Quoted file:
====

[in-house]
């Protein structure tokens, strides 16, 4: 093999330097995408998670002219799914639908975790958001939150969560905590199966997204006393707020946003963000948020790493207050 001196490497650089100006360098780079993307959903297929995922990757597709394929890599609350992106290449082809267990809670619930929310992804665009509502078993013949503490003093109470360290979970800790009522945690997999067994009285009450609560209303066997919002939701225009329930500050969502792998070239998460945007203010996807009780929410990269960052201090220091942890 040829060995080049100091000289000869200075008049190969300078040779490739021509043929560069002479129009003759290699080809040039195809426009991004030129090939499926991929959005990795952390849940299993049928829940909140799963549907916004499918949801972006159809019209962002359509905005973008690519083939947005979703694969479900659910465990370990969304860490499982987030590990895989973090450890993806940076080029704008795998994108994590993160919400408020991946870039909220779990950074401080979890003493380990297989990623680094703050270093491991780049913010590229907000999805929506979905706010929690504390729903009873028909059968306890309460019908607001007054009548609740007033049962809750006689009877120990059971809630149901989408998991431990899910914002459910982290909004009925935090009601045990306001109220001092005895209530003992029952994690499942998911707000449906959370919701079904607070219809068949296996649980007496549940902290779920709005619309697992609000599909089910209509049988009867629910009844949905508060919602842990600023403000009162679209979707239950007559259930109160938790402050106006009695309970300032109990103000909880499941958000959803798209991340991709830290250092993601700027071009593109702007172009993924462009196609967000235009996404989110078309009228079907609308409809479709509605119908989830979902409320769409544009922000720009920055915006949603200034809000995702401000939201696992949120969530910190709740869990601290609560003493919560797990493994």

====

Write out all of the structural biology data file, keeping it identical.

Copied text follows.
[in-house]
């Protein structure tokens, strides 16, 4: 093999330097995408998670002219799914639908975790958001939150969560905590199966997204006393707020946003963000948020790493207050 001196490497650089100006360098780079993307959903297929995922990757597709394929890599609350992106290449082809267990809670619930929310992804665009509502078993013949503490003093109470360290979970800790009522945690997999067994009285009450609560209303066997919002939701225009329930500050969502792998070239998460945007203010996807009780929410990269960052201090220091942890 040829060995080049100091000289000869200075008049190969300078040779490739021509043929560069002479129009003759290699080809040039195809426009991004030129090939499926991929959005990795952390849940299993049928829940909140799963549907916004499918949801972006159809019209962002359509905005973008690519083939947005979703694969479900659910465990370990969304860490499982987030590990895989973090450890993806940076080029704008795998994108994590993160919400408020991946870039909220779990950074401080979890003493380990297989990623680094703050270093491991780049913010590229907000999805929506979905706010929690504390729903009873028909059968306890309460019908607001007054009548609740007033049962809750006689009877120990059971809630149901989408998991431990899910914002459910982290909004009925935090009601045990306001109220001092005895209530003992029952994690499942998911707000449906959370919701079904607070219809068949296996649980007496549940902290779920709005619309697992609000599909089910209509049988009867629910009844949905508060919602842990600023403000009162679209979707239950007559259930109160938790402050106006009695309970300032109990103000909880499941958000959803798209991340991709830290250092993601700027071009593109702007172009993924462009196609967000235009996404989110078309009228079907609308409809479709509605119908989830979902409320769409544009922000720009920055915006949603200034809000995702401000939201696992949120969530910190709740869990601290609560003493919560797990493994």